Camille Bres – (Invited) Supercontinuum generation in SiN
Monolithic piezoelectric control of soliton microcombs(Student Paper)
Junqiu Liu1, Hao Tian2, Erwan Lucas1, Arslan S. Raja1, Grigory Lihachev1,Rui Ning Wang1, Jijun He1, Tianyi Liu1, Miles H. Anderson1, Wenle Weng1,Sunil A. Bhave2, and Tobias J. Kippenberg11Institute of Physics, Swiss Federal Institute of Technology Lausanne (EPFL), CH-1015 Lausanne, Switzerland2OxideMEMS Lab, Purdue University, 47907 West Lafayette, IN, USAe-mail: firstname.lastname@example.org
High-speed laser frequency actuation is critical in all applications employing single frequency lasers orfrequency combs, and is prerequisite for phase locking, laser stabilization and stability transfer among mul-tiple optical carriers. Here, we demonstrate such capability for initiation, tuning and stabilization of solitonmicrocombs, by monolithically integrating piezoelectric AlN actuators on ultralow-loss Si3N4photonic circuits.The integrated AlN actuators feature bi-directional tuning with high linearity, operate with only 300 nWpower and exhibit flat actuation response up to megahertz frequencies, significantly exceeding bulk piezotuning bandwidth. This capability can be used to demonstrate soliton-based source for parallel continuous-wave frequency-modulated LiDAR, via synchronously tuning laser and microresonator. Our approach endowssoliton microcombs with integrated, ultralow-power-consumption, and fast actuation, significantly expandingthe repertoire of technological applications.
Microresonator Soliton based parallel FMCW LiDAR
Anton Lukashchuk1, Johann Riemensberger1, Maxim Karpov1, Erwan Lucas1, Wenle Weng1,Junqiu Liu1, Tobias Kippenberg11Institute of Physics (IPHYS), Swiss Federal Institute of Technology in Lausanne (EPFL), CH-1015 Lausanne, Switzerlande-mail: email@example.com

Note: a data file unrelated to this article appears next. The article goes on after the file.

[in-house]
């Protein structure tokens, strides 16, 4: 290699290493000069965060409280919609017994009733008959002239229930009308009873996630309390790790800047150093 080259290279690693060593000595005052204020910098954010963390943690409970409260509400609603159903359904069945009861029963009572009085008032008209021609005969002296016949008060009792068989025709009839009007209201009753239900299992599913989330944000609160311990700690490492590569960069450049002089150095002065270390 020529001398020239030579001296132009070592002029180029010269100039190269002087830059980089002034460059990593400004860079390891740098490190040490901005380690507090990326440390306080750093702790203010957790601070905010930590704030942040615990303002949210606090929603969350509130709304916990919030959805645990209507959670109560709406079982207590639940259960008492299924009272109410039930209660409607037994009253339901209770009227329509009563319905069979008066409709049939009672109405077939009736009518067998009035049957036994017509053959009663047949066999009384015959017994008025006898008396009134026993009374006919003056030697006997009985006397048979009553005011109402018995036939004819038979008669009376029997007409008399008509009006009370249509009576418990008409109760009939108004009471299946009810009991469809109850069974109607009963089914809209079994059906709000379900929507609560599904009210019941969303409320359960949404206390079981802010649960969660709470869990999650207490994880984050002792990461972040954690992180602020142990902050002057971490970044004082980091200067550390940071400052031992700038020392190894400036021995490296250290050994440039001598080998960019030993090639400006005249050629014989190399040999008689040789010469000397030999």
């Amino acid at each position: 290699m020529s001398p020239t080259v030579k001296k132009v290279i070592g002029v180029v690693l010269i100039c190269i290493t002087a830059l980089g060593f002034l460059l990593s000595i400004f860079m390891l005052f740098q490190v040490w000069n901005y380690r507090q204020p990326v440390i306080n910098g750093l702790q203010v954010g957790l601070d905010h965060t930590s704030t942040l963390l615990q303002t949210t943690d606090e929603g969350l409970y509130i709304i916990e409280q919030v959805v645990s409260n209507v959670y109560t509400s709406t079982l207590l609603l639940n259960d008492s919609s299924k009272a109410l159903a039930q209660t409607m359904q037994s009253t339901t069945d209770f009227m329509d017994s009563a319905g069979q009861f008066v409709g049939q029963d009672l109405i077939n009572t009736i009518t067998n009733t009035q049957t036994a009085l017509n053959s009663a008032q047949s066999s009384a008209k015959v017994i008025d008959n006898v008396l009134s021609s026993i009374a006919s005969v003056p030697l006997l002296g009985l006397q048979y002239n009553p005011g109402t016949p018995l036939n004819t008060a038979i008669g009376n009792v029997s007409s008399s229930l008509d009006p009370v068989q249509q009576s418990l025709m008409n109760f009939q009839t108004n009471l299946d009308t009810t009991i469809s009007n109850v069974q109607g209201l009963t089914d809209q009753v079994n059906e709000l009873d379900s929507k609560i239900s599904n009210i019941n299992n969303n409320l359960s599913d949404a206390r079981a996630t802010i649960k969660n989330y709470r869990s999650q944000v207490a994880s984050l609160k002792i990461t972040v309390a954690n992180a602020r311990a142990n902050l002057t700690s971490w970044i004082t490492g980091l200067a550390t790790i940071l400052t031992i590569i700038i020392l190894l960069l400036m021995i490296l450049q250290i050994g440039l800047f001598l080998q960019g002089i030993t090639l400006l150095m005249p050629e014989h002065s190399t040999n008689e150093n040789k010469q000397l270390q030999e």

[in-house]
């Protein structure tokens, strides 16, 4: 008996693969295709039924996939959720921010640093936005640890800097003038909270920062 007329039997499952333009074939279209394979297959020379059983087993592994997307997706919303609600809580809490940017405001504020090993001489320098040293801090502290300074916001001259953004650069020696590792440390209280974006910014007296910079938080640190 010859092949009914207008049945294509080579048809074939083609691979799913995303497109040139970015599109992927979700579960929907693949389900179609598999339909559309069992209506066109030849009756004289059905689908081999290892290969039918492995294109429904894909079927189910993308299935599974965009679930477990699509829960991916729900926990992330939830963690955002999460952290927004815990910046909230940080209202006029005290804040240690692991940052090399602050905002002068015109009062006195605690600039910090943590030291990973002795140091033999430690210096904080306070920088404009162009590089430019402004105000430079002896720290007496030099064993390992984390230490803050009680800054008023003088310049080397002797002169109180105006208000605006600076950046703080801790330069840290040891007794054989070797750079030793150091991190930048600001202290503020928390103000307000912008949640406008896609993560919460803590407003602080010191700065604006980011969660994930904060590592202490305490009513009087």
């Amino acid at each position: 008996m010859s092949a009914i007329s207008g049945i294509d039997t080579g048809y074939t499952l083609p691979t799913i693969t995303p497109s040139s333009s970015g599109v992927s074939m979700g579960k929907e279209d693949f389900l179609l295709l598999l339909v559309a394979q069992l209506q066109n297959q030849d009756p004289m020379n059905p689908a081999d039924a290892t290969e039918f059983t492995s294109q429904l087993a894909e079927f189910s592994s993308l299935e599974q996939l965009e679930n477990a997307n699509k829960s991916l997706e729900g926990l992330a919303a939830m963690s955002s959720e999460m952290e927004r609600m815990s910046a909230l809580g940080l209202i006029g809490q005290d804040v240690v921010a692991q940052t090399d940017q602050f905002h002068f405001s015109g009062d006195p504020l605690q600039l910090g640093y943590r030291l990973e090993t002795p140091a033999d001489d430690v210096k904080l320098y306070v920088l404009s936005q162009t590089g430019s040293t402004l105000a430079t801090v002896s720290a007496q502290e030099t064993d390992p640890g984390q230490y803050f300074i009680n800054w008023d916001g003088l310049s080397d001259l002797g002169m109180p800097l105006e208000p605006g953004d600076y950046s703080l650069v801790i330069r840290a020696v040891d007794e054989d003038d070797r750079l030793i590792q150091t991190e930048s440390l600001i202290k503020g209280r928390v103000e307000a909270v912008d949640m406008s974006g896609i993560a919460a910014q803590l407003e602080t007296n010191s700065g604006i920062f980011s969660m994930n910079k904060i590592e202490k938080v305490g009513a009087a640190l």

We demonstrate an architecture for massively parallel frequency-modulated continuous wave (FMCW) laserranging (LiDAR) by transferring linear chirps of a single narrow linewidth laser onto all soliton comb teeththough generation of a dissipative Kerr soliton in an integrated Si3N4microresonator. Furthermore, we introducea novel approach using dual soliton microcombs. We show a parallel distance measurement with 24 channelsrequiring only a single FMCW pump laser and coherent receiver for read-out
A hybrid chalcogenide-on-silicon platform for non linear photonics
Samuel Serna1,2,3, Hongtao Lin3, Carlos Alonso-Ramos2, Xavier Le Roux2, Kathleen A. Richardson4, Eric Cassan2, Nicolas Dubreuil5,6, Juejun Hu3, and Laurent Vivien21Department of Physics, Bridgewater State University, Bridgewater, Massachusetts 02325, USA2Université Paris-Saclay, CNRS, Centre de Nanosciences et de Nanotechnologies, 91120, Palaiseau, France3Department of Materials Science and Engineering, Massachusetts Institute of Technology, Cambridge, Massachusetts 02139, USA4College of Optics and Photonics-CREOL, University of Central Florida, Orlando, Florida 32816, USA5Laboratoire Charles Fabry, Institut d’Optique Graduate School, CNRS, Université Paris Saclay, 2 Avenue Augustin Fresnel, 91127 Palaiseau cedex, France66LP2N, Institut d’Optique Graduate School, CNRS, Univ. Bordeaux, 33400 Talence, Francee-mail: firstname.lastname@example.org;email@example.com
We demonstratea highly nonlinear hybrid waveguide platform based on infiltration of As2S3chalcogenide glass into silicon slot waveguides. The non linear properties of the hybrid waveguides have beenprecisely quantified via a bidirectional top-hat D-scan method, enabling a direct comparison between properties measured using different device geometries. We experimentally reporthybrid As2S3-Si slot waveguides with a two-photon absorption (TPA) figure of merit exceeding 2 at near infrared wavelengths. These waveguides allow for nonlinear phase shifts greater than π with minimal overall losses. These results pave the way for efficient and robust ultrafast all-optical devices and circuits in large-scale silicon photonics technology.
Session 3 Integrated non linear photonics took place on June 23, 2020.
For more information about photonics applications, click here.